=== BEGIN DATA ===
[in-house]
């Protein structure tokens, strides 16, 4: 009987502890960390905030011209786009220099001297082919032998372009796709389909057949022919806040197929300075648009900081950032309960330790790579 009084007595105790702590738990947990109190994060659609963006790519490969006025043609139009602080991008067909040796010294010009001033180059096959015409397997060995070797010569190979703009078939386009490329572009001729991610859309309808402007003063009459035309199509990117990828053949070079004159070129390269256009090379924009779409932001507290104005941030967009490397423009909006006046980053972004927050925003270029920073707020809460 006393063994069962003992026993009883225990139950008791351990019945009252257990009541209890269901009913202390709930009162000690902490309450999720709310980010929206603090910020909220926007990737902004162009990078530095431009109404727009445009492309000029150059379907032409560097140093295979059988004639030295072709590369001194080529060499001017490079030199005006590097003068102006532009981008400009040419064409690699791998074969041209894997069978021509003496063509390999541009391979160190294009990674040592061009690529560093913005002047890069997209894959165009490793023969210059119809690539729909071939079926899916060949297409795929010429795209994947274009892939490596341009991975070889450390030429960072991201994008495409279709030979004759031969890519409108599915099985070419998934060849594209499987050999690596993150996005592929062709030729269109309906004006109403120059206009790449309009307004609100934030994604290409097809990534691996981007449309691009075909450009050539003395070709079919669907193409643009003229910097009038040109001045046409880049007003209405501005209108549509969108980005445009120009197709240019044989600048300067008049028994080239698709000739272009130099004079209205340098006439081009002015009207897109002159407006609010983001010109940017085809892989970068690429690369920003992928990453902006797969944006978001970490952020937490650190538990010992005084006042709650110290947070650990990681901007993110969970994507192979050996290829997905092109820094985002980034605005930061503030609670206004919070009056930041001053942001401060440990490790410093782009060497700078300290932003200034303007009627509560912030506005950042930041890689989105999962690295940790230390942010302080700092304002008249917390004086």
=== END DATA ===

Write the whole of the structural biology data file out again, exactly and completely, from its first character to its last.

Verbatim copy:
[in-house]
């Protein structure tokens, strides 16, 4: 009987502890960390905030011209786009220099001297082919032998372009796709389909057949022919806040197929300075648009900081950032309960330790790579 009084007595105790702590738990947990109190994060659609963006790519490969006025043609139009602080991008067909040796010294010009001033180059096959015409397997060995070797010569190979703009078939386009490329572009001729991610859309309808402007003063009459035309199509990117990828053949070079004159070129390269256009090379924009779409932001507290104005941030967009490397423009909006006046980053972004927050925003270029920073707020809460 006393063994069962003992026993009883225990139950008791351990019945009252257990009541209890269901009913202390709930009162000690902490309450999720709310980010929206603090910020909220926007990737902004162009990078530095431009109404727009445009492309000029150059379907032409560097140093295979059988004639030295072709590369001194080529060499001017490079030199005006590097003068102006532009981008400009040419064409690699791998074969041209894997069978021509003496063509390999541009391979160190294009990674040592061009690529560093913005002047890069997209894959165009490793023969210059119809690539729909071939079926899916060949297409795929010429795209994947274009892939490596341009991975070889450390030429960072991201994008495409279709030979004759031969890519409108599915099985070419998934060849594209499987050999690596993150996005592929062709030729269109309906004006109403120059206009790449309009307004609100934030994604290409097809990534691996981007449309691009075909450009050539003395070709079919669907193409643009003229910097009038040109001045046409880049007003209405501005209108549509969108980005445009120009197709240019044989600048300067008049028994080239698709000739272009130099004079209205340098006439081009002015009207897109002159407006609010983001010109940017085809892989970068690429690369920003992928990453902006797969944006978001970490952020937490650190538990010992005084006042709650110290947070650990990681901007993110969970994507192979050996290829997905092109820094985002980034605005930061503030609670206004919070009056930041001053942001401060440990490790410093782009060497700078300290932003200034303007009627509560912030506005950042930041890689989105999962690295940790230390942010302080700092304002008249917390004086």